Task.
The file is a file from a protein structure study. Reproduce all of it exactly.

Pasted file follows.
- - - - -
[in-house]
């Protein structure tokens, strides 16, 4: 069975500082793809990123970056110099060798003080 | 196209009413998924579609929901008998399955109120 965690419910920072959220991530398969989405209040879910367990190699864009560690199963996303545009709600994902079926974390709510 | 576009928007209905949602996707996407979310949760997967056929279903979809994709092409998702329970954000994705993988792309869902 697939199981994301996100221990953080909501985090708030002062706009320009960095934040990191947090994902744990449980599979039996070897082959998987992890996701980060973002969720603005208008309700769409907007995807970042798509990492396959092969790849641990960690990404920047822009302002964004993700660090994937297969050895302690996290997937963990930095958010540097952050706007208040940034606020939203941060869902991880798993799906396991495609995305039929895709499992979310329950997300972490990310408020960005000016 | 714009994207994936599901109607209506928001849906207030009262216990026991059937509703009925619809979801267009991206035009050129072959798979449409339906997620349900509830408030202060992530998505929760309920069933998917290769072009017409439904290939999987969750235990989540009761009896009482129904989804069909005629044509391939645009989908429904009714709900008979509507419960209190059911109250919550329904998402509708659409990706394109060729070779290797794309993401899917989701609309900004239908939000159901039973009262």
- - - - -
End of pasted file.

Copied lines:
[in-house]
């Protein structure tokens, strides 16, 4: 069975500082793809990123970056110099060798003080 | 196209009413998924579609929901008998399955109120 965690419910920072959220991530398969989405209040879910367990190699864009560690199963996303545009709600994902079926974390709510 | 576009928007209905949602996707996407979310949760997967056929279903979809994709092409998702329970954000994705993988792309869902 697939199981994301996100221990953080909501985090708030002062706009320009960095934040990191947090994902744990449980599979039996070897082959998987992890996701980060973002969720603005208008309700769409907007995807970042798509990492396959092969790849641990960690990404920047822009302002964004993700660090994937297969050895302690996290997937963990930095958010540097952050706007208040940034606020939203941060869902991880798993799906396991495609995305039929895709499992979310329950997300972490990310408020960005000016 | 714009994207994936599901109607209506928001849906207030009262216990026991059937509703009925619809979801267009991206035009050129072959798979449409339906997620349900509830408030202060992530998505929760309920069933998917290769072009017409439904290939999987969750235990989540009761009896009482129904989804069909005629044509391939645009989908429904009714709900008979509507419960209190059911109250919550329904998402509708659409990706394109060729070779290797794309993401899917989701609309900004239908939000159901039973009262």